TINSMAN: Skins must end standoff with Trent Williams now

Brian Tinsman
August 05, 2019 - 2:45 pm

The bizarre offseason saga between Trent Williams and the Washington Redskins is threatening to spill over into the preseason — and we still don’t know why.

What we think we know is that Williams wants out after nine years of protecting the blind side of subpar quarterbacks. It’s hard to blame him.

Perhaps Williams is done working with a medical staff that couldn’t keep him from missing 13 games in the last three years. Maybe blaming the medical staff is a false flag designed to squeeze the team for more money.

MORE: Definitive timeline for Trent Williams' holdout

Whatever the reason, Williams has earned the right to state his terms — and the Redskins would be wise to make it happen, even if that means a new contract. It boils down to three reasons why:

  1. He’s what they want. Injuries have muted some of his freakish physicality, but Williams is still one of the best at what he does. He makes the team better when he plays, even while nursing injuries that keep him from practicing. Whenever possible, Williams has put the good of the team ahead of his longevity, sacrificing future earnings in the process. Williams has been gritty at a thankless position. What more could they want from a team leader? What message does that send to keep the medical staff of the league’s most injured team (fair or not) and throw away its best player?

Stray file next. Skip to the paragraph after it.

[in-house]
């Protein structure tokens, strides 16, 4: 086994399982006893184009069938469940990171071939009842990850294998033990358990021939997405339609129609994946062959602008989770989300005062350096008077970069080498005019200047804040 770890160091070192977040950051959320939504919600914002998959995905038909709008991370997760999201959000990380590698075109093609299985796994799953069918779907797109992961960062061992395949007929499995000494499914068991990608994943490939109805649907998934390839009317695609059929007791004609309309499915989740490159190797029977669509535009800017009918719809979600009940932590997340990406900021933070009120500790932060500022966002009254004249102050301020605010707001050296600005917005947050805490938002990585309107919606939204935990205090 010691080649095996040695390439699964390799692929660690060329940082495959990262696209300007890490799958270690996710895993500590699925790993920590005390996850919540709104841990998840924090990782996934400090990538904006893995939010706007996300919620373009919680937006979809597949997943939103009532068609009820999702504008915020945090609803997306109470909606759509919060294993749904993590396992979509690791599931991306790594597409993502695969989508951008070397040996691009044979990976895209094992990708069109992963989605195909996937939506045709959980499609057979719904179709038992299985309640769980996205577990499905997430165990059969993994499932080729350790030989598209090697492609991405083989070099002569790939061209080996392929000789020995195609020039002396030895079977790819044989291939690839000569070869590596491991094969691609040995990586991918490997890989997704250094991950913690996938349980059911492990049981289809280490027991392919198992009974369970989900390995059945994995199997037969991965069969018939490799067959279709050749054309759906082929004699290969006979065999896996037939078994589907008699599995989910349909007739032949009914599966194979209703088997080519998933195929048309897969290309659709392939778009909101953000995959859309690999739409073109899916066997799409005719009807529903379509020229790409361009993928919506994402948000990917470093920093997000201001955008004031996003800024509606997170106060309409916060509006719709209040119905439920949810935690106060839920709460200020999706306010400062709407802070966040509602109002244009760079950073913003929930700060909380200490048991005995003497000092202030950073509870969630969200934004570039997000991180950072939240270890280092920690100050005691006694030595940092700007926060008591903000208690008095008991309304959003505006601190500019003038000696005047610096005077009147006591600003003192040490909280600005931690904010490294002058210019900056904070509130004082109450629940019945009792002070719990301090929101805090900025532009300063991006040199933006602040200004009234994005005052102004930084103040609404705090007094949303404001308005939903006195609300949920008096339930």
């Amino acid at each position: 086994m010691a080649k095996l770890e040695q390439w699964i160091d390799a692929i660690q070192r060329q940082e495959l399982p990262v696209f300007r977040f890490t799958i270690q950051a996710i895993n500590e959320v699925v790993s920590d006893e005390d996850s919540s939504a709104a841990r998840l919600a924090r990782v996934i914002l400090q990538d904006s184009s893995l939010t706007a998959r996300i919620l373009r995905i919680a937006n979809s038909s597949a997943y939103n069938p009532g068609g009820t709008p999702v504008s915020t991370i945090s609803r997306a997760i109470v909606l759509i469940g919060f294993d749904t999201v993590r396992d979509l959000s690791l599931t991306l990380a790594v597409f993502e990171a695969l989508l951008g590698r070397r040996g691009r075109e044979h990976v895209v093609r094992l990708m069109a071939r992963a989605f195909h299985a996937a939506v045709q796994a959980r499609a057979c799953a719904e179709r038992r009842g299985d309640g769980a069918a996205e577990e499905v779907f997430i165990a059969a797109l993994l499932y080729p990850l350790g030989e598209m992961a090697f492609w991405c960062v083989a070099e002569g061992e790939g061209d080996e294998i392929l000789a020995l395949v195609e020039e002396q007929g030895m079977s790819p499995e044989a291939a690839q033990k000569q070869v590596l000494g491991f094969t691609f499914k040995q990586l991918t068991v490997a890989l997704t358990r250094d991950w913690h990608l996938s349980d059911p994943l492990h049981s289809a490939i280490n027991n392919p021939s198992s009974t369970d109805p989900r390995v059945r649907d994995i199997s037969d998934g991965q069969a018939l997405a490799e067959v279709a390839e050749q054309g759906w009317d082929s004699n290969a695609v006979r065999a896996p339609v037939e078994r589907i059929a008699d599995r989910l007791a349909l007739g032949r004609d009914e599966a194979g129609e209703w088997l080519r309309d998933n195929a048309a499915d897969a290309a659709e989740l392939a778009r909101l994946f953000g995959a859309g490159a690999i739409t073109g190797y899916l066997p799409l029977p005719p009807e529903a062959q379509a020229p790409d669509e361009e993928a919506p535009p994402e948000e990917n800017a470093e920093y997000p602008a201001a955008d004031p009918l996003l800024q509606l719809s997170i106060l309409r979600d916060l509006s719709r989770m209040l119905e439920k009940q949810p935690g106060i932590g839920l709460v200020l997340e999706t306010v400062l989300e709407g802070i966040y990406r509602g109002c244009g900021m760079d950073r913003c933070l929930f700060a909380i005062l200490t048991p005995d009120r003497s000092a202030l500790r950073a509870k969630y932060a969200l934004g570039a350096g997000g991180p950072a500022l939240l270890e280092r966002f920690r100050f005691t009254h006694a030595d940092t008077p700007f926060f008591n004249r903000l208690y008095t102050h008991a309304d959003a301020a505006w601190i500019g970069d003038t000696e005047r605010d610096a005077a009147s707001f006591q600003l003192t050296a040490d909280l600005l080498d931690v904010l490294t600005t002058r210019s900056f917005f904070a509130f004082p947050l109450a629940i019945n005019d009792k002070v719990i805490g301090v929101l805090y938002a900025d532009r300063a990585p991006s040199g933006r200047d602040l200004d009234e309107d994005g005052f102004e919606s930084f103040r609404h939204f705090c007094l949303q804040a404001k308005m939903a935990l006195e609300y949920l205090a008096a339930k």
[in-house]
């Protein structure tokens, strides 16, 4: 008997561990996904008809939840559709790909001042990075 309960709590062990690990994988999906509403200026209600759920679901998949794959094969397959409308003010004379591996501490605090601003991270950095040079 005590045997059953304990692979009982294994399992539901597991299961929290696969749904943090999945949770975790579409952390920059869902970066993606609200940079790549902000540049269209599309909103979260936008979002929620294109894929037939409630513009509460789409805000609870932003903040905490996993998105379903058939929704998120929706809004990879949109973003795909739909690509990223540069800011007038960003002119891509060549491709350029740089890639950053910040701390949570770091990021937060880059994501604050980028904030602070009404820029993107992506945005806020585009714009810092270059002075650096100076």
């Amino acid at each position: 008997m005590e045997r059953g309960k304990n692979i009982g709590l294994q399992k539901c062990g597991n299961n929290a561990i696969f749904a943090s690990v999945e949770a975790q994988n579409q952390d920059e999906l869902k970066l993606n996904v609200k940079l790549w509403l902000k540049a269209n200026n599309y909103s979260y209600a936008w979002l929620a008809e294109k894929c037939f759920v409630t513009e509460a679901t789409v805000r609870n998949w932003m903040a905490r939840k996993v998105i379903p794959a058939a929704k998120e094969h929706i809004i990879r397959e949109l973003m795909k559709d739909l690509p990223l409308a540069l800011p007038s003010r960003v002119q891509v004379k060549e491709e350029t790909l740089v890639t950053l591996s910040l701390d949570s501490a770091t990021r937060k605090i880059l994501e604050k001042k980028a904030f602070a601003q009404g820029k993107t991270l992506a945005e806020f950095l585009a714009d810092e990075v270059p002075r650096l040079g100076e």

2. He’s what they need. The Redskins are betting big on rookie quarterback Dwayne Haskins and they need to protect that investment. Remember Alex Smith? Joe Theismann? Robert Griffin III? Quarterbacks that sustain major injuries rarely return to form, and Williams is the team’s best insurance policy. Even if Colt McCoy or Case Keenum starts the season under center, every quarterback needs a tackle who can buy time and save his life.
  3. He can’t be replaced (right now). The worst-case scenario is that Williams can’t be appeased with a new deal and either sits out or demands a trade. The Redskins have no leverage on the trade market and leave the position in the hands of Donald Penn and Geron Christian. This creates a ripple effect on the rest of the offensive line, which has to work well as a unit. Even if they got back a top draft pick for Williams (very unlikely), that doesn’t help the 2019 Redskins. Throw in the fact that players pay attention to how organizations treat star players, and you have a recipe for long-term negative effects.

Feuds between management and elite players rarely end well for the team. At best, it’s a distraction that sucks focus and resources away from winning. At worst, it’s the thread that unravels a season.

This Redskins team has no margin for error in a competitive NFC East. The best path forward is to smooth things over with Williams, save face with the locker room and fans, and get back to football.

Brian Tinsman has covered D.C. sports since 2011, both from the team marketing and skeptical fan perspectives. Tweet your criticisms @Brian_Tinsman.